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Kevin O'Flaherty

This article discusses recent changes in Illinois estate planning law and what to expect in 2021. We will discuss the following questions:

  • What is probate?
  • What is estate planning?
  • When is estate planning necessary?
  • What will Illinois estate planning look like in 2021?

What Is Probate?

Probate is a court process that manages the collection and disbursement of the decedent's (the person that died) assets. While the probate process follows the same legal guidelines for every deceased individual, no two cases are the same. Those that fail to generate an estate plan will see their assets first used to cover outstanding debt and then distributed to their heirs via intestate succession. 

If the decedent had a valid will naming someone to manage their estate, the court would appoint that person as the estate executor, as long as the court finds that person fit for the responsibility. If no will or trust exists, the court will appoint an administrator to see the probate process to its end. Before a probate case can be closed, the decedent's entire estate should be accounted for, debts paid, and any leftover property and funds distributed per the deceased's wishes.

What Is Estate Planning? 

Estate planning is the process by which a person protects their assets during life and after death, ensures a swift and orderly probate process, avoids unnecessary taxes, and puts in writing their post-life wishes and desires.

Much of the estate planning process involves organizing assets and placing them into a trust that optimizes tax advantages and allows them to pass through probate. Estate plans are tailored to the grantor (the person who creates the trust) and thus differ widely based on wealth, debt, property, beneficiaries, and many more factors. Without an estate plan, all of a decedent's estate will be included in probate, wrapping up property and funds that could have immediately passed to beneficiaries upon the death of the grantor.

When Is Estate Planning Necessary?

It's difficult to make a case for not going through the estate planning process. If someone has absolutely no interest in what happens to their assets after they die, then perhaps estate planning isn't for them. However, if you want to protect your assets and make sure they transfer to your beneficiaries with little resistance, estate planning is a must. There are many other reasons to start estate planning sooner than later; including:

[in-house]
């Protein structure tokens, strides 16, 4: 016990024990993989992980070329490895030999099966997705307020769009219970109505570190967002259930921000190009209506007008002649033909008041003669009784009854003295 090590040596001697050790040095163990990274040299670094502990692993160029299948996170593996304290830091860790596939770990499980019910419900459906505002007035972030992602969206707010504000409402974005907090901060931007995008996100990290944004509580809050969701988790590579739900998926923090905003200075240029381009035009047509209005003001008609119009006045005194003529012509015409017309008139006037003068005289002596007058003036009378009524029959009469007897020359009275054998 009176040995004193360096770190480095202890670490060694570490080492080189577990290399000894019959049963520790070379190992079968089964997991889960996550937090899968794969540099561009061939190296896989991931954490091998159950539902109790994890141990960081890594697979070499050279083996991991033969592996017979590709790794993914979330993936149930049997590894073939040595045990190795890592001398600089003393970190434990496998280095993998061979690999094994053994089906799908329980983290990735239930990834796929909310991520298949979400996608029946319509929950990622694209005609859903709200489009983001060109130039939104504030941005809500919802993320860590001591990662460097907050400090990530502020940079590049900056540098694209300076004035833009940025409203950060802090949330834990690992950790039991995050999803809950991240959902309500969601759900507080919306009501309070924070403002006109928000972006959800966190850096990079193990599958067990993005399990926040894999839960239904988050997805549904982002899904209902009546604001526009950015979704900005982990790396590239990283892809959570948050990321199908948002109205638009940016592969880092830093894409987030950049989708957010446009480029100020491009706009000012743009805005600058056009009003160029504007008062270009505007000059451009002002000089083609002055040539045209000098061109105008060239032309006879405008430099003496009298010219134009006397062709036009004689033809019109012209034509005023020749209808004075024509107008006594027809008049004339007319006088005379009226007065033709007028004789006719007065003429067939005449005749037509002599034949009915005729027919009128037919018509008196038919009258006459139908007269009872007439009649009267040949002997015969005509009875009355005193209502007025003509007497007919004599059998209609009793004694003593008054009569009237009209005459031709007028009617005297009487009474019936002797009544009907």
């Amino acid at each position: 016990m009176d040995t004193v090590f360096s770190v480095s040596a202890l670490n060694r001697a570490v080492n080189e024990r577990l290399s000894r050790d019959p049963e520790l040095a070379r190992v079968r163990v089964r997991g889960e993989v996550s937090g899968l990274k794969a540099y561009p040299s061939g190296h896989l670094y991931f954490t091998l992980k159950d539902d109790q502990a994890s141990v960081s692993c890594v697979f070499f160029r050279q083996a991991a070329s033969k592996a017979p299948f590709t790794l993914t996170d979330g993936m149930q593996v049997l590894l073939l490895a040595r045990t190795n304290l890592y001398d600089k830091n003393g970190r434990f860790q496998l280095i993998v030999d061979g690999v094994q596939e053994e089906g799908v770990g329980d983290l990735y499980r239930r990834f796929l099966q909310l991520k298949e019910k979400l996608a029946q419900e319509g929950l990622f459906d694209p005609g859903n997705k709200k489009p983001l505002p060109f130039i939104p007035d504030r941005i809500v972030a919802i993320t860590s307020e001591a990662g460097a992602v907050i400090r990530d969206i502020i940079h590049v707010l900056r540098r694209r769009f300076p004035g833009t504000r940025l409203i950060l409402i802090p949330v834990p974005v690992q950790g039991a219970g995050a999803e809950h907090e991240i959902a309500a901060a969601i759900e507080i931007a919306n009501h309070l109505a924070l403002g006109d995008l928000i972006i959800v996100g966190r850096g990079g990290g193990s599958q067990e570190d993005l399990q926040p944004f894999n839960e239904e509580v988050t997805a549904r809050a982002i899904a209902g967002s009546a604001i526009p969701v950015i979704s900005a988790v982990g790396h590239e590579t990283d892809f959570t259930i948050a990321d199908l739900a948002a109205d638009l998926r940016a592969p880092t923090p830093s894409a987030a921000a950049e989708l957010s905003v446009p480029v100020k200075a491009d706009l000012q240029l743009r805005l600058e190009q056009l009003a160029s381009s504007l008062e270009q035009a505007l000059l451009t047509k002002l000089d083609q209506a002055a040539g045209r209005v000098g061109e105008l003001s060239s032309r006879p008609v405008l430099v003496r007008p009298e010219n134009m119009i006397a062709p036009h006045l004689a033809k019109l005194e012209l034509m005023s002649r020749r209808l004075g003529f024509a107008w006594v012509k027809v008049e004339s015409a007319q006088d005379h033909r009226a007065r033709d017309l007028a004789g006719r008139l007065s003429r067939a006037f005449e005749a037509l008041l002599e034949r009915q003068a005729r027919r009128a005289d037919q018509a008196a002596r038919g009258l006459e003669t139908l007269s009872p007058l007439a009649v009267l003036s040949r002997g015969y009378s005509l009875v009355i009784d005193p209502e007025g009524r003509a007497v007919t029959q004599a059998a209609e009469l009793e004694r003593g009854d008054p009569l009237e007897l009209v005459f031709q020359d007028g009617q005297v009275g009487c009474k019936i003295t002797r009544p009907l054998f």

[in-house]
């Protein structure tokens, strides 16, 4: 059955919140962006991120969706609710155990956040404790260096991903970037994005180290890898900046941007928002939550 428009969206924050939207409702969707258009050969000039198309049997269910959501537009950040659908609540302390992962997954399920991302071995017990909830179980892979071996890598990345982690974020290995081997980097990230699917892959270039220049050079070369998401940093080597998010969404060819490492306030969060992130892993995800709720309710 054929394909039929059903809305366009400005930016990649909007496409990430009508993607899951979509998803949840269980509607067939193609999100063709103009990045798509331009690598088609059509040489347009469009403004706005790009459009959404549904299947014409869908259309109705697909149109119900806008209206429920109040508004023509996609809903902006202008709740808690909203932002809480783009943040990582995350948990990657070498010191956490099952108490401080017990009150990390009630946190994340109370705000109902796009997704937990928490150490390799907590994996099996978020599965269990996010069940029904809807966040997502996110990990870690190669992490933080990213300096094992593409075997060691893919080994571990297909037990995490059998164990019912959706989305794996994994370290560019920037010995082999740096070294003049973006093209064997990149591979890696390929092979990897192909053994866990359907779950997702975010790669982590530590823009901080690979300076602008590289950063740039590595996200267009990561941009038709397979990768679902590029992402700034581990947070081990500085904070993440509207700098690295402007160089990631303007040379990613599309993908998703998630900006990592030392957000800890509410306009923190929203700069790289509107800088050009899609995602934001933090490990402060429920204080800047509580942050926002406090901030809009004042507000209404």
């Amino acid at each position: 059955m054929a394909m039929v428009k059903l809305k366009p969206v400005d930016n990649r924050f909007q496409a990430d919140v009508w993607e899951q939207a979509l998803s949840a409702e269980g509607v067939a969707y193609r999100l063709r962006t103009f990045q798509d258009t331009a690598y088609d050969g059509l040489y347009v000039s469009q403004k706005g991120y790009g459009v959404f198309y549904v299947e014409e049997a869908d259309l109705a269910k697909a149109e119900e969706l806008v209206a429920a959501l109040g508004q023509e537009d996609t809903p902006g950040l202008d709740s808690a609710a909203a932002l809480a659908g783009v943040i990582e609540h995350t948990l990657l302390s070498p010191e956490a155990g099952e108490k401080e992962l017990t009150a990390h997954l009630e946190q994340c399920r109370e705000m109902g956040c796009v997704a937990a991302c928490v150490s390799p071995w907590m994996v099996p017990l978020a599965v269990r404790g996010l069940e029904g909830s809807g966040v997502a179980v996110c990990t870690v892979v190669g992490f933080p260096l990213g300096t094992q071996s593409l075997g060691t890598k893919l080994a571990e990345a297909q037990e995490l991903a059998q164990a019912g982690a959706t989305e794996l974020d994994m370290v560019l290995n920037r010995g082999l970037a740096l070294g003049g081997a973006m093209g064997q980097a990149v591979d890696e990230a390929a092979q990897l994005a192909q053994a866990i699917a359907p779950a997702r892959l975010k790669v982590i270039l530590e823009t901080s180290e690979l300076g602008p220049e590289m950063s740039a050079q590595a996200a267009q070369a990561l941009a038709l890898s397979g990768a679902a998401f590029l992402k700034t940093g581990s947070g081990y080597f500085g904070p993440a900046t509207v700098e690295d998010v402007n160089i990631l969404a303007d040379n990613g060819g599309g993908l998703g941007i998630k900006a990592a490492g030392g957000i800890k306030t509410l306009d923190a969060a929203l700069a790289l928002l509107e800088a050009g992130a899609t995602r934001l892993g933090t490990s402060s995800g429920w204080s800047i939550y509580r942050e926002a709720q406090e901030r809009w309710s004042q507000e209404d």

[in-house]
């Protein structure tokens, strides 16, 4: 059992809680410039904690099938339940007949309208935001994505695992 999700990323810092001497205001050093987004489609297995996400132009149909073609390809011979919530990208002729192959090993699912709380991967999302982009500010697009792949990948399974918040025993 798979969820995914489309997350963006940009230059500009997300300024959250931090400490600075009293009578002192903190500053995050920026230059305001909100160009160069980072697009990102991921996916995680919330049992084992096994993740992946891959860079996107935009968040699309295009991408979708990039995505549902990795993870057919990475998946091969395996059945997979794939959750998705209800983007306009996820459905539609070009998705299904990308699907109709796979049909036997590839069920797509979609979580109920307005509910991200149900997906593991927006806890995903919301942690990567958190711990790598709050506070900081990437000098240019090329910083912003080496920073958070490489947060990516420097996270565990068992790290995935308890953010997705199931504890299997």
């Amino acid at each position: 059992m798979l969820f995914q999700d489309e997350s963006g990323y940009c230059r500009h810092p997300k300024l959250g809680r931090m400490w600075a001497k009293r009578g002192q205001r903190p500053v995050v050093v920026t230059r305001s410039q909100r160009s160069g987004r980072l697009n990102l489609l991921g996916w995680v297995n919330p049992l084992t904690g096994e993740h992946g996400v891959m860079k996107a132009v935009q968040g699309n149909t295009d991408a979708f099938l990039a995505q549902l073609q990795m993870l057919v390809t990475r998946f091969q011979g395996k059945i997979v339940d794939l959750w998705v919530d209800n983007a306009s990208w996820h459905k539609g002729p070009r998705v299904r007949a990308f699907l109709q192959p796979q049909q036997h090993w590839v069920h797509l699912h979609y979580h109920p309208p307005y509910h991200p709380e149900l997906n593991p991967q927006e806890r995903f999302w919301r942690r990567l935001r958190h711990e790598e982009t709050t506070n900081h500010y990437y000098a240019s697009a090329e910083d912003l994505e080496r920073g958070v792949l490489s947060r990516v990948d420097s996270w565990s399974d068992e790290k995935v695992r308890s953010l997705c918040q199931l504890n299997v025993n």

• Naming guardians who would care for your children;
  • Naming your representative;
  • Setting up a durable power of attorney;
  • Choosing the person who will make decisions for you if you become incapacitated;
  • Set how much access your children will have to your inheritance;
  • Protect your estate from creditors, divorce, and estate taxes;
  • Ensure your assets stay with your children in the event of a divorce; and
  • Avoid bitter family feuds.

What Will Illinois Estate Planning Look Like In 2021

With the Biden administration officially starting their term, everyone should expect changes to estate planning law in 2021. President-elect Joe Biden expressed his desire to lower the estate and GST tax exemptions to $3.5 million —an amount currently set to revert to $5 million in 2025— and lower the lifetime gift tax exemption to $1 million per individual, a reduction of just over %1000. No matter what happens, we are likely to see reductions in yearly and lifetime limits, leading to more significant tax bills for wealthy individuals. The question then becomes, "How can I set up my estate plan now to best prepare for an inevitable reduction in exemption limits and an increase in taxes?"

One option is to consider more niche trusts like a spousal lifetime access trust (SLAT). A SLAT allows the grantor to take advantage of the current estate and gift tax exemptions but keeps the trust assets available to the beneficiary-spouse if needed. 

A SLAT is a type of irrevocable trust that can lock in the current transfer tax benefit of the increased exemption amount while maintaining a degree of access and liquidity in the estate plan. A SLAT is somewhat unique in that it is created by one spouse for the benefit of the other and the couple's children. While it's not unusual to list the surviving spouse as the primary beneficiary, it's almost a formality because many married couple's assets are already jointly owned. A SLAT requires that the donor spouse (the grantor) fund the trust with separate property.

A SLAT should not be considered a protected ATM, whereby the grantor-spouse can effectively make a tax-advantaged bank account that the beneficiary-spouse uses to pay for items typically jointly used by the couple. This activity will result in the trust assets being included in the grantor spouse's assets for estate tax purposes, nullifying the trust benefits. 

There's no way to predict how quickly reductions in estate and gift tax exemptions will come or if we will see increases in any other estate planning related taxes. Those seriously concerned about preserving the current level of exemptions within their estate plan should act swiftly. 

Disclaimer: The information provided on this blog is intended for general informational purposes only and should not be construed as legal advice on any subject matter. This information is not intended to create, and receipt or viewing does not constitute an attorney-client relationship. Each individual's legal needs are unique, and these materials may not be applicable to your legal situation. Always seek the advice of a competent attorney with any questions you may have regarding a legal issue. Do not disregard professional legal advice or delay in seeking it because of something you have read on this blog.


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